There’s an unusually well-balanced feature about the politics and practice of masculinity in the Independent today by Oliver Bennett. Most writing on men’s issues and masculinities takes either an individualist or a political approach. Bennett’s piece is smart enough to recognise that the issues are connected & inseparable.
The article put me in mind of something I wrote a few weeks ago, when I was speaking on a panel at the ESRC academic conference on masculinities & was asked to introduce myself with a few words to set out where I was coming from. What follows is a (hopefully) readable edit of the notes I made for that address.
When it comes to writing the socio-political history of 2017, I think we can safely assume that masculinity will be filed among the villains, implicated in everything from sexual abuse and harassment scandals to the rise of the alt-right, from the mass murder of spree shooters and terrorists to child abuse or the mundane malice of internet trolls.
And masculinity is not just held responsible for harm to others. Our bookshelves groan with the weight of testimony against masculinity, as writers, actors, comedians, artists, musicians all line up to become witnesses for the prosecution. Yes, the biggest victims of masculinity are often men themselves – emotionally stunted, isolated, lonely, self-destructive.
Our masculine norms can be – and often are – rightly blamed for contributing to the horrific male suicide rates, alcoholism and addiction, our poor physical and mental health, and so on and so on. Never mind what we are doing to others, why are we doing this to ourselves?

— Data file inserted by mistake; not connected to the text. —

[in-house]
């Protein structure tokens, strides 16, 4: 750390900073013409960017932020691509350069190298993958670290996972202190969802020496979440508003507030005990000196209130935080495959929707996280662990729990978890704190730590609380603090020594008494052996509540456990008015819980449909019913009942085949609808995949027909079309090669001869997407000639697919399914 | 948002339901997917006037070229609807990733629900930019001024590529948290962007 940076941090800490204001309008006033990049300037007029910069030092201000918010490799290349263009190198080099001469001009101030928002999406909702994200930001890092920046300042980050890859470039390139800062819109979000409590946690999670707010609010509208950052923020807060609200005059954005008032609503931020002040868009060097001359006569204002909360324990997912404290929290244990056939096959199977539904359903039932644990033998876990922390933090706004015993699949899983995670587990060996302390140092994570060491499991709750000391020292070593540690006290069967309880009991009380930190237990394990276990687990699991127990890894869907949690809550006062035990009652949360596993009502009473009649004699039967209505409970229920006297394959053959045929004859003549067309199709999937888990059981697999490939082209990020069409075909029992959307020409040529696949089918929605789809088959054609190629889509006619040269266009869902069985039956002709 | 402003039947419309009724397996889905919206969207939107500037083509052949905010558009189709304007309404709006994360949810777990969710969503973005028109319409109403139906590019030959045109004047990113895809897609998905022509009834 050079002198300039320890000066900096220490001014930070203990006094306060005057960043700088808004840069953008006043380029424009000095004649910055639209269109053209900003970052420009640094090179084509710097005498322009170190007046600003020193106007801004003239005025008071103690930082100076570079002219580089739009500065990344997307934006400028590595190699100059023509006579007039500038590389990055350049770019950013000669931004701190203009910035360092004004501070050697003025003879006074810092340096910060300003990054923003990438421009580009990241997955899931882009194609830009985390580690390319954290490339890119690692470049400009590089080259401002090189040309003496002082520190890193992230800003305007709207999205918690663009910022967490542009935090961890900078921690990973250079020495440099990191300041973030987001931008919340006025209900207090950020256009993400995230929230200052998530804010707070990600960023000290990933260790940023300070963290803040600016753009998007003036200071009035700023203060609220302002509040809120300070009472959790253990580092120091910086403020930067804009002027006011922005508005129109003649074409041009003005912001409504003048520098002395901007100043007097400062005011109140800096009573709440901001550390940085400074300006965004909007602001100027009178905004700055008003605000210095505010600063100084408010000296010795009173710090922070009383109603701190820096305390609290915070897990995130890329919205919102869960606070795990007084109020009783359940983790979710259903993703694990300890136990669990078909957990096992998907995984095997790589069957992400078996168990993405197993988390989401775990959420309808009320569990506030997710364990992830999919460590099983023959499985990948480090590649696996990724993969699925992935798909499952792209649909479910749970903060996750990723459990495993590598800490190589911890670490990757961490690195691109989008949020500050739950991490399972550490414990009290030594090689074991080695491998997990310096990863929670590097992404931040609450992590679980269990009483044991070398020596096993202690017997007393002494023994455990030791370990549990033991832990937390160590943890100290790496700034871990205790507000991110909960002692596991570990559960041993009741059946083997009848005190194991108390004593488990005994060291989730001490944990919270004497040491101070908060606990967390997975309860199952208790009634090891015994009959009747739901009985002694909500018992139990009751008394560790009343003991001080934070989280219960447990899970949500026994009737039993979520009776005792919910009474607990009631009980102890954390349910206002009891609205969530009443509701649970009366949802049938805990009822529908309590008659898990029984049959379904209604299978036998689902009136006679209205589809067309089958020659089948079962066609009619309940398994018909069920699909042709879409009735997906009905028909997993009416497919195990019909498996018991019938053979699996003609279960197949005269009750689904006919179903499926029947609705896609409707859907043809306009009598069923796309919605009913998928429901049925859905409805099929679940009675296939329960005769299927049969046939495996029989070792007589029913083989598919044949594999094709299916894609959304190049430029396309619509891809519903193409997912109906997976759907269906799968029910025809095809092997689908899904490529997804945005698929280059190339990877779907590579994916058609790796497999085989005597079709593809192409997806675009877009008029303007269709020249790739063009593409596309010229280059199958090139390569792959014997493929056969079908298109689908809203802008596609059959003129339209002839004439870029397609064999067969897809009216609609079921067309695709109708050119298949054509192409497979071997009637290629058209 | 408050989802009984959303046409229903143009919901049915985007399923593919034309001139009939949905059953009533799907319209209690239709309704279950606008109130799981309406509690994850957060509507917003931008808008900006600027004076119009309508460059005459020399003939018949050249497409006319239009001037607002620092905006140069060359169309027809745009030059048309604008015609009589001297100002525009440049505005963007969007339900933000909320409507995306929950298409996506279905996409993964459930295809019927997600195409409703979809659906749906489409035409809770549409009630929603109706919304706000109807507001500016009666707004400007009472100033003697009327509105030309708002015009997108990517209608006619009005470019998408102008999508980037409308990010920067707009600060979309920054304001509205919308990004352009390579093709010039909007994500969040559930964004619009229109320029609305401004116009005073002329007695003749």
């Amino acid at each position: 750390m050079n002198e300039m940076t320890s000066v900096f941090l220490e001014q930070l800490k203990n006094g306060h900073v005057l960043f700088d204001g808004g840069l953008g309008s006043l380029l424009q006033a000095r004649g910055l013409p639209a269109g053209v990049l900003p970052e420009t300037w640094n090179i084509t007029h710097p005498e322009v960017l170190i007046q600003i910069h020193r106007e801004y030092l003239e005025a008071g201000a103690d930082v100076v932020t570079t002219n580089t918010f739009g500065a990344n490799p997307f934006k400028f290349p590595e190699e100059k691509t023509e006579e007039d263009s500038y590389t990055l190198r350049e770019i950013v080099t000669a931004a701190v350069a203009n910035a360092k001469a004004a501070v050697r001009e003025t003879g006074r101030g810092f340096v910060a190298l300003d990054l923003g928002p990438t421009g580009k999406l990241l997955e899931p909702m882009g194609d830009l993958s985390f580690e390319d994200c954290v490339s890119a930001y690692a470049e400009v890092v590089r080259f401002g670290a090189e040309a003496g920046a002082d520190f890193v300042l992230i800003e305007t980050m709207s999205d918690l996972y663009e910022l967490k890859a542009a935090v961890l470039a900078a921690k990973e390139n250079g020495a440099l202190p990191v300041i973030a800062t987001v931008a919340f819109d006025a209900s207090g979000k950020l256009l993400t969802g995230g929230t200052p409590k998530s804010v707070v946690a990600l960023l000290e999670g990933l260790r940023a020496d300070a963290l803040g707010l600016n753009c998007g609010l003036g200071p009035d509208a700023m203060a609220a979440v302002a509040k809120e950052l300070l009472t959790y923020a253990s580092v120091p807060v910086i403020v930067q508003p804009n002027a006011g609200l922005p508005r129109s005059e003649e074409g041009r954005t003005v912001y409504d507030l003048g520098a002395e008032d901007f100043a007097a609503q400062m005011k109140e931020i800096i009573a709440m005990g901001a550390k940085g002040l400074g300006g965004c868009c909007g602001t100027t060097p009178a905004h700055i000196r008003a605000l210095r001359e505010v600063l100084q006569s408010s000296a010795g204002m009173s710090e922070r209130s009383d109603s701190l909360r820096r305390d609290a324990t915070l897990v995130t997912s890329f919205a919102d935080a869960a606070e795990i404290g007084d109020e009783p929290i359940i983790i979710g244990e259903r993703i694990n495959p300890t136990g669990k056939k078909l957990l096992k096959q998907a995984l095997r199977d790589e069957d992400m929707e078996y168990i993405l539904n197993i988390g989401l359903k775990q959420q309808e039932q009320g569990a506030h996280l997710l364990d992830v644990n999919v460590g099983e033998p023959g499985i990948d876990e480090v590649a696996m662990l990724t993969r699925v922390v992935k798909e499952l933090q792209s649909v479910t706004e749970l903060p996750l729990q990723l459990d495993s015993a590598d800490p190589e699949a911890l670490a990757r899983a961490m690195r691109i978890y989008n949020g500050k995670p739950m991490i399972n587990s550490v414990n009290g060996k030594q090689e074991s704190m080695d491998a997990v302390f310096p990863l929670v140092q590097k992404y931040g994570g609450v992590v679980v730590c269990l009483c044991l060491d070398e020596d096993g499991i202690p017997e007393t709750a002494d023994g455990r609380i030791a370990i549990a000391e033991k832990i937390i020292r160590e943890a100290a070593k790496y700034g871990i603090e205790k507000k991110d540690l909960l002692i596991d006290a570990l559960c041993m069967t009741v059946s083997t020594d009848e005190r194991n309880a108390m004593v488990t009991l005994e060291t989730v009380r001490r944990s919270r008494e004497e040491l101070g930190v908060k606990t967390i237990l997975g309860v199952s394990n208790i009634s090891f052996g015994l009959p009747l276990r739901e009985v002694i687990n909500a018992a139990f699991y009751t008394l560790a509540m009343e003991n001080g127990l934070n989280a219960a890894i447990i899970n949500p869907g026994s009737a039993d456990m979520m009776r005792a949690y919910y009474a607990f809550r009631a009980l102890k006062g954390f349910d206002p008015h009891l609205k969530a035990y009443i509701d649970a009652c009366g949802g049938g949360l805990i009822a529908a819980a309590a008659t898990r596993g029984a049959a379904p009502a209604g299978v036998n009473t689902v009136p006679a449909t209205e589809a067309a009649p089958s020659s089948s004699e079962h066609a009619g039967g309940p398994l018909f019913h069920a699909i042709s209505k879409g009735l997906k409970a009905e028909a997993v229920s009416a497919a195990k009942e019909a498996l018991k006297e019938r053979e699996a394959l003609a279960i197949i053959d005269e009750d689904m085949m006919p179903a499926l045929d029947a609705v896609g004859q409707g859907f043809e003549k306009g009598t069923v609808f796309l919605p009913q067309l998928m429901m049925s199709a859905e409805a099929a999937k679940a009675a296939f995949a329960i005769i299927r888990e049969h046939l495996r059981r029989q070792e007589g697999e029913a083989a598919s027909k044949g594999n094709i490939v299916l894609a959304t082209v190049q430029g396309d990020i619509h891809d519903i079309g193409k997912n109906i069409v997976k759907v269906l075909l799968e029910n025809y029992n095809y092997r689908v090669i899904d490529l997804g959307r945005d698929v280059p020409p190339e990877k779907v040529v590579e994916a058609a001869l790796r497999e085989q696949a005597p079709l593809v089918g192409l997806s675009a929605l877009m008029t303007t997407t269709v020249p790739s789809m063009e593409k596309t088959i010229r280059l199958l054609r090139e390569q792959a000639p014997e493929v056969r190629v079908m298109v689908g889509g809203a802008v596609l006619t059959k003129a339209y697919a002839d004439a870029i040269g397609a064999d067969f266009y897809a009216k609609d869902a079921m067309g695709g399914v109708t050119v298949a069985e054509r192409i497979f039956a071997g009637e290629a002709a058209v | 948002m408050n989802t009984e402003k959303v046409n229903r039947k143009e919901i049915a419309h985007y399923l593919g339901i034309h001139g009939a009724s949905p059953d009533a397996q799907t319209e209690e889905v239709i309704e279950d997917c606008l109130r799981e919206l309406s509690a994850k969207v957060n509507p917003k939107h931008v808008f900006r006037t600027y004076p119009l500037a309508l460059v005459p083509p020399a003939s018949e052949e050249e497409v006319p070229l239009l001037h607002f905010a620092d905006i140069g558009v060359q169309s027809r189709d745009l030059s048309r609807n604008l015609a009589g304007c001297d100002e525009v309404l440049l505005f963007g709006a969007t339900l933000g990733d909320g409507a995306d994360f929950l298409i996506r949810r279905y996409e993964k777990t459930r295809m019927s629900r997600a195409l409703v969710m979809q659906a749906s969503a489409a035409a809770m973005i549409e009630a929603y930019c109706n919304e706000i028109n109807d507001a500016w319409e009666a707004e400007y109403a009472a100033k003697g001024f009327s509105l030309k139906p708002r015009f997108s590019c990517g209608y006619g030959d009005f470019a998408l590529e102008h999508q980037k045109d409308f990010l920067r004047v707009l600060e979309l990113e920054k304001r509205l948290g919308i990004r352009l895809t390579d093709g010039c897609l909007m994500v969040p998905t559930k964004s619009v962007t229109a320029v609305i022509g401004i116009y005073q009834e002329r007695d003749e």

I don’t particularly disagree with the prevailing consensus of those debates. And yet, for me, something very important is missing from the conversation, and it is this:
The prescriptions that we hear today, from the Grayson Perrys and the Robert Webbs, from the endless Guardian thinkpieces goes something like this: The problem here is men, and the solution is for men to heal, for men to change.
But there’s a problem. Masculinity is not an individual ailment – it is a political construction.
This narrative around healing and change is an atomised, individualist solution to a structural, societal, political problem. Men are as we are because at a profound level this is how society wants us to be. That is how hegemony works. While well-meaning liberals urge us to step out of the man box, pretty much all of the structural forces of society are shoving us back in and nailing down the lid.
Now there’s a big ideological point there, an analysis that has come down from Engels and Antonio Gramsci. Our cultural norms of masculinity evolved to serve economic interests in the post-industrial society. In the words of the feminist philosopher Nina Power, the personal is not political, it is always entirely economic.
But it is not just the big picture. Our masculinity today is also shaped by countless small policy decisions, on everything from work, family and fatherhood to housing, health and criminal justice. Let me focus on the detail, how 21st century man is a product of 21st century political decisions, by way of a few examples.
As I am here in a university, let me begin with a familiar problem. Boys and men in the 21st century are falling behind academically at a quite spectacular rate.